Sometime after our 22nd birthday, women separate into two distinct camps. And we're not talking about Bridget Jones' theory of "marrieds" and 'singletons."
That's the age when we either choose Team Celebrate or Team Hibernate.
Some of us gals want to stay in bed drinking our Skinny Girl Margaritas and sobbing at our Skinny Girl pictures from high school yearbooks. And others, well, the royal wedding was a little get-together compared to the attention they require.
But all women agree on the cake. Forget the decorative flowers and give us a picture of Leonardo DiCaprio (couldn't you just eat him up?). And light only one little lonely candle or we'll get burning mad that you shared our age in blazing glory.
When we blow out that candle, count on us making the same wish: "Please let me eat this cake with the same metabolism I had in my 20s."
But since we can't stop the years from coming on, we can create QuirkOut celebrations that help us through this special day.
A House Full of Thanks
Donna Henes is the author of "Celestially Auspicious Occasions: Seasons, Cycles and Celebrations," which devotes an entire chapter to birthdays.
She turns the QuirkOut tables on her birthday: "I cook a celebration dinner for all the people in my life that make living easier." It includes her hairdresser, accountant, landscaper, dentist and even her car mechanic.
We love the concept of showing appreciation to others on our day, but we see some speed bumps on the way. What if the dentist notices there's no dental floss in the bathroom? Or the accountant won't let you write off the party on your taxes?
And we are holding the line at inviting our lawyers. At their billable rates, we'd have to take out a second mortgage before dessert was served.
'No gifts, please'
Suzy's birthday is so important that her QuirkOut ritual is to plan every detail of the day herself. Then she can never be disappointed.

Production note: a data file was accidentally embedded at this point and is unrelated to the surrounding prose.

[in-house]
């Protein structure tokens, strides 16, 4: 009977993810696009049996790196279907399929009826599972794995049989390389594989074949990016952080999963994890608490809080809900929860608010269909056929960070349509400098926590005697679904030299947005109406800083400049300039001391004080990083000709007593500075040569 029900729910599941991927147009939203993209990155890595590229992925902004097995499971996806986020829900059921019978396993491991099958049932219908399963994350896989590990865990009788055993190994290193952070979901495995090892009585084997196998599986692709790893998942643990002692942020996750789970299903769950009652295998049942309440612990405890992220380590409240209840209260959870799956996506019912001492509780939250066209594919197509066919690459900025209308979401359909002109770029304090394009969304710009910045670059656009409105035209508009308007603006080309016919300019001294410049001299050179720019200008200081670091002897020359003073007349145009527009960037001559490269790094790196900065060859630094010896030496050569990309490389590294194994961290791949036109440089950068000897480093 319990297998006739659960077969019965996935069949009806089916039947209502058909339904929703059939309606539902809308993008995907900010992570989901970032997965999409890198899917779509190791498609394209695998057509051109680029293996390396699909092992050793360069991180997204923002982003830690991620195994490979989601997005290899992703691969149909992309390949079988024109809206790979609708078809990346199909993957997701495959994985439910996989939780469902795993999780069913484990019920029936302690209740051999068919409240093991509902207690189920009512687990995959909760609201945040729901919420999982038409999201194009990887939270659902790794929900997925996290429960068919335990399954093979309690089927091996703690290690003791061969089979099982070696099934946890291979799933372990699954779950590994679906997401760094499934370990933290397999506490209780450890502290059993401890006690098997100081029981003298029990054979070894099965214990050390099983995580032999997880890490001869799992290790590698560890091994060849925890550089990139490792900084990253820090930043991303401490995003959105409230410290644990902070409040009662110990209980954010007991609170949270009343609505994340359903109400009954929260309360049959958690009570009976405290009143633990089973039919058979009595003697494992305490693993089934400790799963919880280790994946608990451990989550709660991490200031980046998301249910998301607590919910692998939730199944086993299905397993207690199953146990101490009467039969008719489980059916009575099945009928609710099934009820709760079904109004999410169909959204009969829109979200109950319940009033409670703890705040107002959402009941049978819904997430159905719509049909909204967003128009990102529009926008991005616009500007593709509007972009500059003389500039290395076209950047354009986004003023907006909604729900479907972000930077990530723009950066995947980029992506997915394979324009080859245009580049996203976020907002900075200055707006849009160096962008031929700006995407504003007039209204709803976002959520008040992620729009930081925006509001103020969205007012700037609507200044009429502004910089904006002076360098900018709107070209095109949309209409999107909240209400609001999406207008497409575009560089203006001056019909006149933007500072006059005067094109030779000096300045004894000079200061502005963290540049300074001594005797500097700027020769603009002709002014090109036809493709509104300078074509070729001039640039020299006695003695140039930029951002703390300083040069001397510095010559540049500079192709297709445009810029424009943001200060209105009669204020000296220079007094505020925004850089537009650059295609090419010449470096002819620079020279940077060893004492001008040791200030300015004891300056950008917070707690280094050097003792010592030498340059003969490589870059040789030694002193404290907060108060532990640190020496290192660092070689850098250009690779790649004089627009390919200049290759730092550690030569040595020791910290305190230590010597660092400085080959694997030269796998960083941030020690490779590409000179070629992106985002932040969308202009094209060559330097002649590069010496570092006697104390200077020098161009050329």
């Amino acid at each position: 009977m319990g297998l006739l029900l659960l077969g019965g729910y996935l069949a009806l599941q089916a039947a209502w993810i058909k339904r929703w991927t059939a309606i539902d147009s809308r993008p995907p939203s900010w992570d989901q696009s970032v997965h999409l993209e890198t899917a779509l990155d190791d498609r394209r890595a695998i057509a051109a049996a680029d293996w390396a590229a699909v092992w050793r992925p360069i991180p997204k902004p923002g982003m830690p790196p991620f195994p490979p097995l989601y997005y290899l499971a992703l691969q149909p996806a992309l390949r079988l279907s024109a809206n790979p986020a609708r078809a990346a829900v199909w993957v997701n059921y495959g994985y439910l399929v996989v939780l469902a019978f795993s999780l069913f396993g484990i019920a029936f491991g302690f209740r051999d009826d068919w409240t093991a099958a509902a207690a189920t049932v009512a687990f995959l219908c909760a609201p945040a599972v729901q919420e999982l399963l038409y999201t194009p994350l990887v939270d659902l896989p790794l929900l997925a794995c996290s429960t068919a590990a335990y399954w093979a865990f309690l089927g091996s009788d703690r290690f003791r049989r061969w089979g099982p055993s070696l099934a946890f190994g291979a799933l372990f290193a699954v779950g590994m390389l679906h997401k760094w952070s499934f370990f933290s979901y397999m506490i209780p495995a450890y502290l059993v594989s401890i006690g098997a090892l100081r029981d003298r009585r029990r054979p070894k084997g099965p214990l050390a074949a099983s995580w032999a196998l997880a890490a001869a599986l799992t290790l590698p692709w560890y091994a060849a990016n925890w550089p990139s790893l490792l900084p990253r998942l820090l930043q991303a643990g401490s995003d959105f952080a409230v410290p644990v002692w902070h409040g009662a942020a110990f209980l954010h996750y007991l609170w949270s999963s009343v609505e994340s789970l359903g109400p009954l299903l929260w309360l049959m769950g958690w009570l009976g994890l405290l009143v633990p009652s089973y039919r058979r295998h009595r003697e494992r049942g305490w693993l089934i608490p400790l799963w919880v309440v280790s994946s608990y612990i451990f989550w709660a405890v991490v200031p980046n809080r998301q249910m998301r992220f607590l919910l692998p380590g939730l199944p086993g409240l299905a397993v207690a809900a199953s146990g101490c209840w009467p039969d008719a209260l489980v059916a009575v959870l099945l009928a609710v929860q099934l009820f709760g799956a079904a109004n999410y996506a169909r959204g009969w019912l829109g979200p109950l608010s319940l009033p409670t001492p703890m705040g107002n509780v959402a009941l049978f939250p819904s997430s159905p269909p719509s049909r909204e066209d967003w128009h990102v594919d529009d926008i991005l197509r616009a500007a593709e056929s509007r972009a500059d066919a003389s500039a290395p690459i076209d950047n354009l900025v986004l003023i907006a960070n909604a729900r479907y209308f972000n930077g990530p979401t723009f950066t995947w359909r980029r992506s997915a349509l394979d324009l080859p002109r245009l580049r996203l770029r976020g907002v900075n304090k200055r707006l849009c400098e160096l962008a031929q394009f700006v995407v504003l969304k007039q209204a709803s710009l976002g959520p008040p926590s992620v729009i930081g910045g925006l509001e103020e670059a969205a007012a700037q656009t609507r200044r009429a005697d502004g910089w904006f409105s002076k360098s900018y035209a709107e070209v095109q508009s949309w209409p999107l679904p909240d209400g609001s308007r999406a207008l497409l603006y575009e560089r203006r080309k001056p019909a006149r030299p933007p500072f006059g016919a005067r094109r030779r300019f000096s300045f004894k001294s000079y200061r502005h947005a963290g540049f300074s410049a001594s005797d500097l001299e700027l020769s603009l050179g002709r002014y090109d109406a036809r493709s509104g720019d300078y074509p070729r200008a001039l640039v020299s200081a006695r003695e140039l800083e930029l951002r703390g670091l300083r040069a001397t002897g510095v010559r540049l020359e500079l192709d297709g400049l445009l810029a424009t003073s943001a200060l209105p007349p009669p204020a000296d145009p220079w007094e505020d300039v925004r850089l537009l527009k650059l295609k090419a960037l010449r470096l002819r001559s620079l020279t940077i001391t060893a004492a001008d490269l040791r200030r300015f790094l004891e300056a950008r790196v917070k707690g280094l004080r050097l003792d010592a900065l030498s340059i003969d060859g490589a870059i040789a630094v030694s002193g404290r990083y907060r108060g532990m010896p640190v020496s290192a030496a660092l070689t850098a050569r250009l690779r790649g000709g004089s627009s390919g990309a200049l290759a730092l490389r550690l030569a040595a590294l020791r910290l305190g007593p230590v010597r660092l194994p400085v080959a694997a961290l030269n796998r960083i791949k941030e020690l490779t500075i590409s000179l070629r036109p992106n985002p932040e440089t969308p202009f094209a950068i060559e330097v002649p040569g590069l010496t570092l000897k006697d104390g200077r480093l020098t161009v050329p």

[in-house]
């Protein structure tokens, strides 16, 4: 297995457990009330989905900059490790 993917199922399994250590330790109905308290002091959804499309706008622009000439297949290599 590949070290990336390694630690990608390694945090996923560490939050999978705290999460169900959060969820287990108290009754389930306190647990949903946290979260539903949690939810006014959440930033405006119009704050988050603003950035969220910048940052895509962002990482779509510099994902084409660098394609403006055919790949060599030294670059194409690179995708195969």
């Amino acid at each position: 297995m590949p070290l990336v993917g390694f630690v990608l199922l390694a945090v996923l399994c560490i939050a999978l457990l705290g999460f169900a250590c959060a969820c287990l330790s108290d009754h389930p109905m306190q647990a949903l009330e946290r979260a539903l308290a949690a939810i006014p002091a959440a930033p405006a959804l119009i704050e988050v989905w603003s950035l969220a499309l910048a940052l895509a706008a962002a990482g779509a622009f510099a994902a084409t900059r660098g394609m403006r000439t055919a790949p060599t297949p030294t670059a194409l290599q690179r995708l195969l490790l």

For the milestone 30th birthday, she threw an over-the-top bash and wrote on the invitations, "No gifts please." After all, she didn't want to look greedy — giving herself a party and begging for presents.
But what seemed like a good idea at the time turned into a QuirkOut nightmare.
As people showed up empty-handed, Suzy went into a funk. She missed the excitement of opening up beautifully wrapped packages with big bows. And when her boyfriend didn't give her anything, it meant they weren't going to celebrate in their birthday suits that night.
"I was only doing what you asked," he pleaded.
Silly man. When you see "No gifts, please" be sure to read the fine print — boyfriends and husbands are always excluded.
Bill loves his wife, Jackie, and wanted to show her how much. When she turned The Big 5-0, he planned The Big Party. A surprise party. His heart was in the right place, but his head was in the clouds.
In case he hadn't noticed, his wife is a perfectionist who lives in Martha Stewart-land. Even her toothbrushes have to match the paint color of the bathroom walls. And Bill's idea of elegance is tucking his napkin in his shirt when he eats barbecue.
Jackie walked into her house, surrounded by a sea of family and friends screaming "Surprise." And she was surprised — surprised to see paper plates and plastic cups and buckets — not filled with French champagne, but with fried chicken. (Original recipe and extra crispy, thank you, Colonel.)
Even though there was — oh, no — beef jerky, she refrained from being jerky to Bill that night. The next day she made her QuirkOut rule very clear: birthday surprises should come in jewelry boxes, not in family-size to-go containers.
What is the best birthday celebration you ever had?